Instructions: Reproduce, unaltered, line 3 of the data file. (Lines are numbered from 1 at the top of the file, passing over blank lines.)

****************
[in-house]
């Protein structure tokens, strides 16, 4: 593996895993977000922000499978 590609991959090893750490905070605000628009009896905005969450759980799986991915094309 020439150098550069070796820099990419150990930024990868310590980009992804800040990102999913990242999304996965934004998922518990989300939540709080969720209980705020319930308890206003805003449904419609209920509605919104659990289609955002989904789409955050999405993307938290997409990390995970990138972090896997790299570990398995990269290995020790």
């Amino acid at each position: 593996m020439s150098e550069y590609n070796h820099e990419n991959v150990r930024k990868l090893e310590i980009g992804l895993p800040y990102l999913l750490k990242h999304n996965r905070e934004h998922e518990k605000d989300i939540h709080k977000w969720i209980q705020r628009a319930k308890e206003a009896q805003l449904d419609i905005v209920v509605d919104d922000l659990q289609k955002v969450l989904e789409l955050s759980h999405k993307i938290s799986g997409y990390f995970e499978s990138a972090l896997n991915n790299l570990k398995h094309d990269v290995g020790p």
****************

């Amino acid at each position: 593996m020439s150098e550069y590609n070796h820099e990419n991959v150990r930024k990868l090893e310590i980009g992804l895993p800040y990102l999913l750490k990242h999304n996965r905070e934004h998922e518990k605000d989300i939540h709080k977000w969720i209980q705020r628009a319930k308890e206003a009896q805003l449904d419609i905005v209920v509605d919104d922000l659990q289609k955002v969450l989904e789409l955050s759980h999405k993307i938290s799986g997409y990390f995970e499978s990138a972090l896997n991915n790299l570990k398995h094309d990269v290995g020790p």